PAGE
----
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If the GCD(r, p-1) is small and the value k is used to sign a message using ElGamal is also small. Then the secret value of x can be determined.

Why is this true? How would one retrieve x?

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    $\begingroup$ Is this a homework task, or from where did you get this assertion? $\endgroup$ – Paŭlo Ebermann Nov 27 '11 at 13:42
  • $\begingroup$ From an old exam question. Studying for finals $\endgroup$ – Bobby S Nov 28 '11 at 19:10
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$\newcommand\gcd{\operatorname{gcd}}$Let's have a look at the signature equation:

$$ s = (H(m) - x·r)·k^{-1} \mod (p-1), $$ $$ s·k = H(m) - x·r \mod (p-1), $$ and thus $$ H(m) - s·k = x · r \mod (p-1).$$

$d = \gcd(r, p-1)$ means we find (efficiently, given $r$ and $p-1$, using the extended euclidean algorithm) a $z$ such that $z·r = d \mod (p-1)$ ... this can be regarded as an "almost-inverse" for $r$ if $d$ is small.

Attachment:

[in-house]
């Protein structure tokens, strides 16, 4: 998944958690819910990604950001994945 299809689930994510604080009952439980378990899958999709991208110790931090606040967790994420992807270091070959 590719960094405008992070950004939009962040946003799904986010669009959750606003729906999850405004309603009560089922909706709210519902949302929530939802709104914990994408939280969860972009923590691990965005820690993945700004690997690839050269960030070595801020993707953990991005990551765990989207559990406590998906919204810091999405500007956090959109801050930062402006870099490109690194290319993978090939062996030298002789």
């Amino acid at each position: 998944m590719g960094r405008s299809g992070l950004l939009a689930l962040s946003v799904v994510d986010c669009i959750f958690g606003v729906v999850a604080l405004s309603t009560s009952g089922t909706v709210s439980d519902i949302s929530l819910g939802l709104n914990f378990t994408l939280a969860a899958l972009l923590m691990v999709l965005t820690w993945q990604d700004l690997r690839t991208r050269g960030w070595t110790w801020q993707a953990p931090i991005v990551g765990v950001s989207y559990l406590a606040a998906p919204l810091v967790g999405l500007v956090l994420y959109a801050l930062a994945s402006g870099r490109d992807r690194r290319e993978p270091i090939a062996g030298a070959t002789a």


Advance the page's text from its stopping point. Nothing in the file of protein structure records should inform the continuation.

If we multiply the equation above by $z$, we get $$ z·(H(m) - s·k) = x·d \mod (p-1)$$

$s$ and $r$ are the signature, $m$ and $y = g^x$ are also known to the attacker, $d$ is a known small divisor of the modulus, and $k$ is also "small", which means that we can brute-force over all possible values of $k$ and for each one see if there is a solution for $x$.

The moral of the story: Use a random $k$, which will most likely not be small.

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